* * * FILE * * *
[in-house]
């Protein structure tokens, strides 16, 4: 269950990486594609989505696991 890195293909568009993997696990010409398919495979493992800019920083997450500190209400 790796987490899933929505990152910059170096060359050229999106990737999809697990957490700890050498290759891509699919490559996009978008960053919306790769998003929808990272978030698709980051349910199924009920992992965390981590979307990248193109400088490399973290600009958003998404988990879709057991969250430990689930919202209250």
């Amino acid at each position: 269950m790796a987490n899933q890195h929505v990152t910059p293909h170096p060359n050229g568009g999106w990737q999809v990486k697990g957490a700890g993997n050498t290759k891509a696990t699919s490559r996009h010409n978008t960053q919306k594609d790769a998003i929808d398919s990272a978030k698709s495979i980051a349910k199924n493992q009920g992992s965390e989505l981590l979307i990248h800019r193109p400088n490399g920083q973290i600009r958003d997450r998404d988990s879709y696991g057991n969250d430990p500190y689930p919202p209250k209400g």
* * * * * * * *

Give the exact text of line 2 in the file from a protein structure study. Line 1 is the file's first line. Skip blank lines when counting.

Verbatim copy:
């Protein structure tokens, strides 16, 4: 269950990486594609989505696991 890195293909568009993997696990010409398919495979493992800019920083997450500190209400 790796987490899933929505990152910059170096060359050229999106990737999809697990957490700890050498290759891509699919490559996009978008960053919306790769998003929808990272978030698709980051349910199924009920992992965390981590979307990248193109400088490399973290600009958003998404988990879709057991969250430990689930919202209250």